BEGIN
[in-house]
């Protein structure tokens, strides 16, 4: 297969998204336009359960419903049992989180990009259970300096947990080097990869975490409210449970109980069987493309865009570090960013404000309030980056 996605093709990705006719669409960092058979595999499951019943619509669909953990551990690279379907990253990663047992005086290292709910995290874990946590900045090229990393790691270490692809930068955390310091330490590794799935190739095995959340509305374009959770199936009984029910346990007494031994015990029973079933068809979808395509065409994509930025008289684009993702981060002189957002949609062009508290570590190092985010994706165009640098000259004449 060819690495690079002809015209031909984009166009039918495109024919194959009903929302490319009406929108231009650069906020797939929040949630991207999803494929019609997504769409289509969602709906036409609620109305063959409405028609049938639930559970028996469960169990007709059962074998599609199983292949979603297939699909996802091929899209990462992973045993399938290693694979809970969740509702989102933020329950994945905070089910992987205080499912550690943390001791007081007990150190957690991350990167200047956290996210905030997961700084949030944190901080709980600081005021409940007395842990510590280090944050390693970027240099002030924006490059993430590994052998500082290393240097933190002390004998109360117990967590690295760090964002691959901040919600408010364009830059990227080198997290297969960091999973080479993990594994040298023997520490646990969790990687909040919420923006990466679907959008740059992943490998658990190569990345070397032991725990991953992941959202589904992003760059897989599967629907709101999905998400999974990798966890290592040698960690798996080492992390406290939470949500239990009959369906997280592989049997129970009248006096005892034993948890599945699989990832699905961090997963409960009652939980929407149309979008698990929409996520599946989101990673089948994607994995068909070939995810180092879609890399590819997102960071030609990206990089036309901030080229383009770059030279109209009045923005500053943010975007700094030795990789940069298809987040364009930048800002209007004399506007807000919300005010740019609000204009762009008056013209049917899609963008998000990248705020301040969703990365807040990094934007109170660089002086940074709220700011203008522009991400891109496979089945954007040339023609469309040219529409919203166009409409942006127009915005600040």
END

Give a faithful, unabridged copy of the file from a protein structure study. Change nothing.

[in-house]
């Protein structure tokens, strides 16, 4: 297969998204336009359960419903049992989180990009259970300096947990080097990869975490409210449970109980069987493309865009570090960013404000309030980056 996605093709990705006719669409960092058979595999499951019943619509669909953990551990690279379907990253990663047992005086290292709910995290874990946590900045090229990393790691270490692809930068955390310091330490590794799935190739095995959340509305374009959770199936009984029910346990007494031994015990029973079933068809979808395509065409994509930025008289684009993702981060002189957002949609062009508290570590190092985010994706165009640098000259004449 060819690495690079002809015209031909984009166009039918495109024919194959009903929302490319009406929108231009650069906020797939929040949630991207999803494929019609997504769409289509969602709906036409609620109305063959409405028609049938639930559970028996469960169990007709059962074998599609199983292949979603297939699909996802091929899209990462992973045993399938290693694979809970969740509702989102933020329950994945905070089910992987205080499912550690943390001791007081007990150190957690991350990167200047956290996210905030997961700084949030944190901080709980600081005021409940007395842990510590280090944050390693970027240099002030924006490059993430590994052998500082290393240097933190002390004998109360117990967590690295760090964002691959901040919600408010364009830059990227080198997290297969960091999973080479993990594994040298023997520490646990969790990687909040919420923006990466679907959008740059992943490998658990190569990345070397032991725990991953992941959202589904992003760059897989599967629907709101999905998400999974990798966890290592040698960690798996080492992390406290939470949500239990009959369906997280592989049997129970009248006096005892034993948890599945699989990832699905961090997963409960009652939980929407149309979008698990929409996520599946989101990673089948994607994995068909070939995810180092879609890399590819997102960071030609990206990089036309901030080229383009770059030279109209009045923005500053943010975007700094030795990789940069298809987040364009930048800002209007004399506007807000919300005010740019609000204009762009008056013209049917899609963008998000990248705020301040969703990365807040990094934007109170660089002086940074709220700011203008522009991400891109496979089945954007040339023609469309040219529409919203166009409409942006127009915005600040």